Ellen Marie Wonder, also known as “Grandma Wonder,” began making floats and costumes for the Rose Parade in the 1890s. The business she built, now known as Helen’s Pacific Costumers, was still whipping up homemade costumes and custom-built mascots until last week when after 127 years, they closed their doors, permanently.
Their final day of business in northeast Portland looked and felt much like any other. The phone rang throughout the afternoon with general costume inquiries, and customers from as far as Seattle stopped in to drop off rentals. Others came in search of a killer costume for Rose City Comic Con or another special event.
Manager Sally Newman took it all in stride.
“Tell me more about your wizard needs,” she prompted customer Katie Benson. Benson hoped to find a last-minute blue wizard costume for her husband. They were headed to a cosplay wedding.
“Let's mosey back there and I’ll pull out some stuff. Then I’ll also just let you dig around. Channel your inner 8-year-old, like you’re playing dress up,” Newman said encouragingly.
“Sounds great!” said Benson, following Newman deep into the costume aisles.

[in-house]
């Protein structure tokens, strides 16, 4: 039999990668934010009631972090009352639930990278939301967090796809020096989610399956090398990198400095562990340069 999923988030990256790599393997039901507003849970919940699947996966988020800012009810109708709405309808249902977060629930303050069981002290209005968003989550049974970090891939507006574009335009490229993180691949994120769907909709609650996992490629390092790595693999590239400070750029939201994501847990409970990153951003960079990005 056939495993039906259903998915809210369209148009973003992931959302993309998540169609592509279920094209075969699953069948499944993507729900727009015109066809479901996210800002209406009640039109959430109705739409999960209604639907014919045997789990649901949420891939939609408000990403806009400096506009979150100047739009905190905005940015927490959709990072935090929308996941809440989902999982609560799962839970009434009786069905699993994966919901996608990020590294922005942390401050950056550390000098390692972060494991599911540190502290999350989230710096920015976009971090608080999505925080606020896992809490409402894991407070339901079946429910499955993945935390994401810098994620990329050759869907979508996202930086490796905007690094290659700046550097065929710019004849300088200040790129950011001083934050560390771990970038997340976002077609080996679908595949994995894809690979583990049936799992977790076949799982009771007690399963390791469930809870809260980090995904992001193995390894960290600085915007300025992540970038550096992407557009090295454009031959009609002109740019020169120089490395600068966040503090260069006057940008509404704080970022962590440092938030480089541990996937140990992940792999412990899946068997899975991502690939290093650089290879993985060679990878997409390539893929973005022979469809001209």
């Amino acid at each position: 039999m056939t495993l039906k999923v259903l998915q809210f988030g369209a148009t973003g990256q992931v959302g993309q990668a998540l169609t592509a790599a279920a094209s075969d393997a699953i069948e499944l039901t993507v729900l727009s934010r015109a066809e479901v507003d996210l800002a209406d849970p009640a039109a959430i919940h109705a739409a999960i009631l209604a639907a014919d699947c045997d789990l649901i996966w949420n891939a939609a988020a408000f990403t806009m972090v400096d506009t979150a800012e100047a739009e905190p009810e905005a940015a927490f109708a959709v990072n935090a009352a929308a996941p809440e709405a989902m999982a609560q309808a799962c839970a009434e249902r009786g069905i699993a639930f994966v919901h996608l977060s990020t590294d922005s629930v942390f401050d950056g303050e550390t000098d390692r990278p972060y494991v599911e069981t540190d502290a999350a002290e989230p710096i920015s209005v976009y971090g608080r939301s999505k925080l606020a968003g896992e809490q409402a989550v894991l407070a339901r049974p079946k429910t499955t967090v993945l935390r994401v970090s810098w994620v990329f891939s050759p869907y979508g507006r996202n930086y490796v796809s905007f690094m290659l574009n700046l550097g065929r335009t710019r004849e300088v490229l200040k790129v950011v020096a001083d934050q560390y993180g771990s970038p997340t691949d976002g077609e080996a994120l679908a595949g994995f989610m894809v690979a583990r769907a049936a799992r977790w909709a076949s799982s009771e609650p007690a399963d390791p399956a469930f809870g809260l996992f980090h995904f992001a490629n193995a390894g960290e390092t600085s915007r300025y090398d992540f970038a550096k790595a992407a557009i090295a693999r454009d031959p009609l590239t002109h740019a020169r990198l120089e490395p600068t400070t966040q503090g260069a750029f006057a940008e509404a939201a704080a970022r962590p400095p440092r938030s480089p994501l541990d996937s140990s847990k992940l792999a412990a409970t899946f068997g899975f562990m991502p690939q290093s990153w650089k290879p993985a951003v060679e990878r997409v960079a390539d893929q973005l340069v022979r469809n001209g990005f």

Helen’s full collection spills over 2,000 square feet, packed floor-to-ceiling with renaissance, medieval, witches and wizards, Greeks, Romans, Vikings, cavemen, a whole hive of bees, Santa’s reindeer — and that’s just Aisle One.
After sussing out Benson’s wizard costume needs (more “Lord of the Rings” than Disney) Newman began unearthing boxes tucked below the racks, while Benson sifted through cloaks and capes hanging on them.
Newman mused, “In terms of blue stuff, everything may be a little too cartoony for you. You need dark and somber. Because it’s Tolkien.”
Meanwhile, a few aisles over are people putting together looks for the upcoming Tortuga Pirate Festival in Lebanon, Oregon. They weren’t aware that the store was closing; it was their first time at Helen’s.
Other customers knew.
Neighbor Mark Middleton lamented, “We don't have a 'Plan B' yet. [Helen’s has] been here for more than 120 years, and we live right down the street. So it's going to be a huge vacuum in the neighborhood.”
Costumer Lamontario Kent drove to Portland to return rental costumes. King works for the Langston Hughes Center for Performing Arts in Seattle Washington and has counted on Helen’s every summer, to help him outfit one of the biggest productions on the West Coast.
As for Newman, she thinks she’ll miss the aha! moments the most: when a customer describes what they need and she figures out a way to make it happen. Like just recently when she was accessorizing a Jafar look — he’s the villain from Disney’s “Aladdin.”
“I have a pole, I have some scraps of Styrofoam. If I use the pole as a skeleton and can build a Papier-mâché cobra on top, spray paint it gold, use black paint to define all of the components, put in some red jewels for eyes; I can do this. Yeah, yeah, I can build you a staff,” she said.